By Randy Osborne
Brian Bannon is nervous.
Near the back wall in Manuel’s Tavern, Bannon paces. He seems to be thinking hard. He is sweating a little, too.
“I’ve been performing for a long time,” he will say later. “It’s always been painful, but I guess I’ve gotten used to the pain.” And then he will laugh – a sort of mad cackle that subsides in a raspy hiss.
To hear Bannon's Krog Tunnel tale, play the video that accompanies this article.
But for now, Bannon is pacing, as names are drawn from a hat by the jovial host of Carapace, the free monthly , where ordinary people tell true personal stories on a pre-chosen theme, without notes.
At last, Bannon’s name is called. He strides to the front. Tall, with wire-rimmed eyeglasses, neatly cropped hair and angular features, he looks like he might be an engineer. Or a composer of music.
Bannon, of Inman Park, tells a story about the Krog Street Tunnel, the railroad underpass off Dekalb Ave., between his neighborhood and Cabbagetown. In the tunnel, Bannon and his friend Bill have lately begun performing shows with music, poetry and prose. Bill plays cornet, Brian plays alto sax.
Their purpose in the project is to honor the graffiti-coated Krog Tunnel landmark, which becomes a century old this year (or 99 years, depending on which record you believe). Bannon, in his Carapace tale, tells how the two performers unexpectedly faced off against a passerby, who is less than enthusiastic about what they’re up to.
In the story, Bannon’s voice is light, breathy, with a vague lisp. He speaks as if playing sentences in distinct, individual passages of music. He could be hanging them on a wall, one by one, like paintings.
Later, he talks more about the Krog project, which marked its first show on New Year’s Eve. “It was just me and Bill,” he says. “A poet we knew came by earlier in the evening and read some poems we couldn’t hear. We were actually in the tunnel.”
Future events are taking place away from the noise of the cars which often honk as they drive through. The next Krog show is Feb. 29.
“We’re going to stand on the benches on the Cabbagetown side, which has more of an auditorium feel,” Bannon says. “We’re learning as we go.” Audiences are still catching on. The largest so far, Bannon says, has been “three people. But they really liked it.”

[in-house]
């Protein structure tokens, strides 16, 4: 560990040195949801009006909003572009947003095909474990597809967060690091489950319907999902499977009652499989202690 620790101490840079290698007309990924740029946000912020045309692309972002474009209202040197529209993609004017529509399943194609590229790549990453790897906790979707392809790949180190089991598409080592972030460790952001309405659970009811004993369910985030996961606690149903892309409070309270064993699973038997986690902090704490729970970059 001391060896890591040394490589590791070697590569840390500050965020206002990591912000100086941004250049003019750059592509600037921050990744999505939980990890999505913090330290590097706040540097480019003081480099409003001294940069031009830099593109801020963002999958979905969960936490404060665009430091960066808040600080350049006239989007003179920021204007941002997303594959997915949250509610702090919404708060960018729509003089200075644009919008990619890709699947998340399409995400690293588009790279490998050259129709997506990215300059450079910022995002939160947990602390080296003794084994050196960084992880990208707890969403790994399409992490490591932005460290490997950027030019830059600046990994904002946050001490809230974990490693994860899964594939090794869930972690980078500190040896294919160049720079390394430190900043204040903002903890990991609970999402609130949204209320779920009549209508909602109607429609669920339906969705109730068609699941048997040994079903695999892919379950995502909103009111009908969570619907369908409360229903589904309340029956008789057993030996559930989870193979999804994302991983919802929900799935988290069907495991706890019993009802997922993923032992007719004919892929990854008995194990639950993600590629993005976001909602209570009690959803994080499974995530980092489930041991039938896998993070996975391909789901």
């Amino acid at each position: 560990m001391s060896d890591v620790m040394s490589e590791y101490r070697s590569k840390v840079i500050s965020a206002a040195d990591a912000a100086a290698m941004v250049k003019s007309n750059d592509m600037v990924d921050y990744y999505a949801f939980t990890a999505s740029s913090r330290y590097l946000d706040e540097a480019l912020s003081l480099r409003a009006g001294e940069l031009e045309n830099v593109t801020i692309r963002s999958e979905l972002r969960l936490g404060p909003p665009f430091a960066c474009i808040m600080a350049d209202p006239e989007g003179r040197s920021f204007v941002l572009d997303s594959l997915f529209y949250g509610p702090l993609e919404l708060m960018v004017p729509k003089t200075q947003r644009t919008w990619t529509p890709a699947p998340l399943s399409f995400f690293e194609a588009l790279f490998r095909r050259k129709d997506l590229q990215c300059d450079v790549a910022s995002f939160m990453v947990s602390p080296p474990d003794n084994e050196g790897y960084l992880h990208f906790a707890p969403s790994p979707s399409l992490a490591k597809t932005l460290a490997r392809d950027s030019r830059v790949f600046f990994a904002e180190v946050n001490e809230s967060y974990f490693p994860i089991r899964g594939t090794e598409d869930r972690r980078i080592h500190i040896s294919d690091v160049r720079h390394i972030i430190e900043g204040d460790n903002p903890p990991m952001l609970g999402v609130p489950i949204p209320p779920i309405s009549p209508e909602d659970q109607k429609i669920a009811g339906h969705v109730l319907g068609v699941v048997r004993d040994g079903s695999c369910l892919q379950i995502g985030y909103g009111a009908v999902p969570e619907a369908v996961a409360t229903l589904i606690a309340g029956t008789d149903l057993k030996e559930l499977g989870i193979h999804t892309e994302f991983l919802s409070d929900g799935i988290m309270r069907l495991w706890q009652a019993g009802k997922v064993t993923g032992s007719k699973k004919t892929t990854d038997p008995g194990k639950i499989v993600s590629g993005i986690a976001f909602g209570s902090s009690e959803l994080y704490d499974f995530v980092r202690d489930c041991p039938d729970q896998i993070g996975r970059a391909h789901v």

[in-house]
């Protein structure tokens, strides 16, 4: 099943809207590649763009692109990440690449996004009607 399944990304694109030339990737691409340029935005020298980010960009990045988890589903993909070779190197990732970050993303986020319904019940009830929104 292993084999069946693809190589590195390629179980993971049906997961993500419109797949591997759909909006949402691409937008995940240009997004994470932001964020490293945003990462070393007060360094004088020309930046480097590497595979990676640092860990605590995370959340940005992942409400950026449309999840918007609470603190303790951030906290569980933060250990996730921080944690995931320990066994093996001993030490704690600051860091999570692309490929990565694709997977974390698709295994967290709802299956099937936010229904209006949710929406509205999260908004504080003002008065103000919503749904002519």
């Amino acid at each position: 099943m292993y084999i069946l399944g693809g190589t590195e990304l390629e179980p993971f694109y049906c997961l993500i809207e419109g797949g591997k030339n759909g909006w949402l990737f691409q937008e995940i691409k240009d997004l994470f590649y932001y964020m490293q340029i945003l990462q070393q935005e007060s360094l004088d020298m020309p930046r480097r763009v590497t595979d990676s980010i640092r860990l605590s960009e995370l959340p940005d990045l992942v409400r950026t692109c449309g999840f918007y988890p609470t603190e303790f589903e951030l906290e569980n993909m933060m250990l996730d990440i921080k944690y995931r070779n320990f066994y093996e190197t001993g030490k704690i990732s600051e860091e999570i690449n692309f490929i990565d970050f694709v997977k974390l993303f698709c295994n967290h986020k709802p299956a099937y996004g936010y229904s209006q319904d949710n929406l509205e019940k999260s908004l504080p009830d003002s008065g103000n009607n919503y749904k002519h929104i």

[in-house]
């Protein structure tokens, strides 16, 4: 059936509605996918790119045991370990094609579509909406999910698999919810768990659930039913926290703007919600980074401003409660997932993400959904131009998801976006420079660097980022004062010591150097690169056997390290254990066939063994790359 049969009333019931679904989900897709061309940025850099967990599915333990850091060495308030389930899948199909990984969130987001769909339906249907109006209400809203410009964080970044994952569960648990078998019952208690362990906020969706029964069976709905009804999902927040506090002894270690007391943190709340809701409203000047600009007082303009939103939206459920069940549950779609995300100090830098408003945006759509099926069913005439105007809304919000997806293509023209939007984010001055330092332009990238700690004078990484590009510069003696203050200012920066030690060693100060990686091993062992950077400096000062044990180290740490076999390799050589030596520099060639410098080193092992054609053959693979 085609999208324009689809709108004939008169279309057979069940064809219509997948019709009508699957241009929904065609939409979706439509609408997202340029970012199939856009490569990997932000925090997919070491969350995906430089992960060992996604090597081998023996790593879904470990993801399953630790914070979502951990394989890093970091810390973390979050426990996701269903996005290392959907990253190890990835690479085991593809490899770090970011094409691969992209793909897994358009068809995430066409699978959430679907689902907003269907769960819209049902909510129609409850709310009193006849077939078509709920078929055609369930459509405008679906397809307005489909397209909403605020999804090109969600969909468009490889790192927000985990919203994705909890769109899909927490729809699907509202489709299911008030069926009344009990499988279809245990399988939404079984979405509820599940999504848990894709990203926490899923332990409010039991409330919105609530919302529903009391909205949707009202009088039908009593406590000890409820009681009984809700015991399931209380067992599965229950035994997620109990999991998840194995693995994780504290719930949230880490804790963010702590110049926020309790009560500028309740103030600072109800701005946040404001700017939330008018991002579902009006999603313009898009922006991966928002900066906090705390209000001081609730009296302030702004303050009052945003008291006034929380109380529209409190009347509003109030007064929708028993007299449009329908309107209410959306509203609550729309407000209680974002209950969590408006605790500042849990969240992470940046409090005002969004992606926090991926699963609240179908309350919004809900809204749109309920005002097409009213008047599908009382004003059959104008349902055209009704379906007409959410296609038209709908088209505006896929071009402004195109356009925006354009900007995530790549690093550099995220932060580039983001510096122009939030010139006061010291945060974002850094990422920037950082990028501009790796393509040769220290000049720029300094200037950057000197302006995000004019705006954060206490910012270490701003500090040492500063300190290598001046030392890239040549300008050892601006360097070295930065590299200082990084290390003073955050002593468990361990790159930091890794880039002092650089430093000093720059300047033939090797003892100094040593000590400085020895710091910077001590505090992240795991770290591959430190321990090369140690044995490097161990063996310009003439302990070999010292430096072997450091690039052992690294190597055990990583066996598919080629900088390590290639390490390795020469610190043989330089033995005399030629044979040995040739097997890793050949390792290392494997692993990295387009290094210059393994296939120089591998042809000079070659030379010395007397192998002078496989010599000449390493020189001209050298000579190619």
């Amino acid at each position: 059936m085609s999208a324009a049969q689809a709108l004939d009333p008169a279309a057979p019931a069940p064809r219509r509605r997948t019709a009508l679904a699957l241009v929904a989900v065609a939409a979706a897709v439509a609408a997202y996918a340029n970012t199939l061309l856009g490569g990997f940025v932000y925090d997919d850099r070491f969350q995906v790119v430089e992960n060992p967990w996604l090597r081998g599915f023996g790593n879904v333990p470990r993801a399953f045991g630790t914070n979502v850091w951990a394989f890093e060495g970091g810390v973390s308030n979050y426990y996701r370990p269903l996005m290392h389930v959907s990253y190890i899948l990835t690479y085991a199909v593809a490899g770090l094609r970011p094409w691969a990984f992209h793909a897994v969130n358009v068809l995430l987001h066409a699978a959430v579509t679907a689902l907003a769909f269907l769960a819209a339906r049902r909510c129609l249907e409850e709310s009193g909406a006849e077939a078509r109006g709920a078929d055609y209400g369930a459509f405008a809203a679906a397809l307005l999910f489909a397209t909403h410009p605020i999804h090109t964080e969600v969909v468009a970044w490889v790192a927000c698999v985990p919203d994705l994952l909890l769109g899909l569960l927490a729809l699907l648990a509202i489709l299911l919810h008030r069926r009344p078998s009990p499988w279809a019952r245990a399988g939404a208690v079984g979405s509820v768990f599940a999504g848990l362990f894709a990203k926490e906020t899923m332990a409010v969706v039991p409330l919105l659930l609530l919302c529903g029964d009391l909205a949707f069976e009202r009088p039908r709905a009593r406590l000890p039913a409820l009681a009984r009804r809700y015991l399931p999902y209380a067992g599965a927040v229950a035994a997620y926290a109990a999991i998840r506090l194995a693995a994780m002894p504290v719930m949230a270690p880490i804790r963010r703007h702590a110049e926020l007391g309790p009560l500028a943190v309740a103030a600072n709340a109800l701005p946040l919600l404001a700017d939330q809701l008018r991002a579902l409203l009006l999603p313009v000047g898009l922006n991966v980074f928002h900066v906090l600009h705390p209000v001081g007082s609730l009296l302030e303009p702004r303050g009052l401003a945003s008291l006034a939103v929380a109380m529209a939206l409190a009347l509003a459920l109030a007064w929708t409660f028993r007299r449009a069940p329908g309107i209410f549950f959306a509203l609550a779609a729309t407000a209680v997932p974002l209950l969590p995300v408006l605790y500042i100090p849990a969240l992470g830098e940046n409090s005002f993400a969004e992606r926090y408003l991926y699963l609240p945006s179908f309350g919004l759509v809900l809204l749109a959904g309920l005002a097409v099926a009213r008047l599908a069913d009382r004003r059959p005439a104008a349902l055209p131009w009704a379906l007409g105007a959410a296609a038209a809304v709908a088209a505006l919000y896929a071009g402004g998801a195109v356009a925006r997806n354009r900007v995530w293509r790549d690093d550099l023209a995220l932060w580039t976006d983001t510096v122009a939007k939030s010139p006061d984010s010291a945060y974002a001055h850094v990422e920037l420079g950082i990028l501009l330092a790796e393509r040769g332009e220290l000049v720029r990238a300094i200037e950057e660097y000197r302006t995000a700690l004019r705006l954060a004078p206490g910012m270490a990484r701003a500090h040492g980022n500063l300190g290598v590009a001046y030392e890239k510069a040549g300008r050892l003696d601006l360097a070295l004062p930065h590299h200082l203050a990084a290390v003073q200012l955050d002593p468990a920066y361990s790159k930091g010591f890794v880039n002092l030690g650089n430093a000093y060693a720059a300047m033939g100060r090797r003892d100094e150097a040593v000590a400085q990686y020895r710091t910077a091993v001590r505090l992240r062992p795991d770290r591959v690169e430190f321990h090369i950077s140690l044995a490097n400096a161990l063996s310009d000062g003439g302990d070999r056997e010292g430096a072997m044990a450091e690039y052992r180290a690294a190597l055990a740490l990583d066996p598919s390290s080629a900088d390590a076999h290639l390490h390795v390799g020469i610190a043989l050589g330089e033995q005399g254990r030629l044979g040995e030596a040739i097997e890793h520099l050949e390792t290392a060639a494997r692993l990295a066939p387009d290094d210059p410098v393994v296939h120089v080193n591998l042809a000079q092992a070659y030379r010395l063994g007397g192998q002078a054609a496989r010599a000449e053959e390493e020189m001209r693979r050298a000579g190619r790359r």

Bannon, 41, grew up in Sauk Prairie, Wis., the youngest and “quietest,” he says, of four siblings, and attended the University of Georgia, studying music theory, and followed with a stint in Michigan, learning about music history.
“I’ve lived in the South as long as I’ve lived in the North, but I still feel like an outsider,” he says. For shy Bannon, the feeling is not related only to geography. “I don’t like big crowds and parties,” he says. “I like people, but just one at a time.” He pauses. “I used to date a misanthrope. We got along [at first], because she was alone a lot, too. I like people but I’m afraid of them. She hated people.”
As a child, Bannon was “withdrawn and observing, soaking up everything for an unfinished novel one day,” he says. He loved music, but writing cast a spell that was just as strong. At some point, they came together.
“I approach words, I think, for the sounds of them,” he says. “I listen to a lot of audio books; I think I’m wired for sound more than text on the page, although I do read.” His day job as a courier lets him listen for hours to classical music, and audio books.
Some may recognize Bannon from Creative Loafing’s fiction-contest winners’ party last year in the Highland Ballroom, where he read from his short story, “How Superconfederate Smashed into the Side of Big Rock Mountain and Became Petrified.” It’s a zany mix of Southern mythologies. The story won second place.
While motoring around town, as a way of thinking more about the story that would become “Superconfederate,” Bannon listened to a Yale course on Reconstruction. He found a LibriVox recording of Leander Stillwell’s The Story of a Common Soldier of Army Life in the Civil War, 1861-1865. “I like doing research,” he says.
History - that’s where the Krog Street Tunnel project comes in. “The Titanic sank in April, so we’re going to do a Titanic show,” Bannon says. “There was an Atlanta writer on the Titanic. We’re going to try to find some of his writings and read them out.”
For a while, Bannon experimented with stand-up comedy at in Little Five Points, but the Krog Street Tunnel project and Carapace storytelling have his attention these days, along with a play that he hopes to write this year.
Already, he has put together a collection of “some Krog Tunnel pieces and pictures and things,” Bannon says. “I made one copy,” he laughs. “The idea is, I’ll expand it later. I want it to be sort of like Leaves of Grass, where I keep updating it,” he adds, with no apparent irony. Walt Whitman’s famous poetry collection took his whole life. Why not?
Ask his favorite composer, and Bannon’s quick answer will tell you plenty about him.
“I like Aaron Copland, his high-minded populism,” he says. Copland, in symphonies, opera and ballet, was known for “taking the American vernacular and using it the same way European composers would,” Bannon points out. He pauses again. “Copland wanted to be a serious artist,” he says, “and he wanted people to like the music.”
The next Carapace storytelling gathering is 7:30 tonight at Manuel's. The theme is "Faults & Flaws."
Mr. Osborne is the director of Carapace.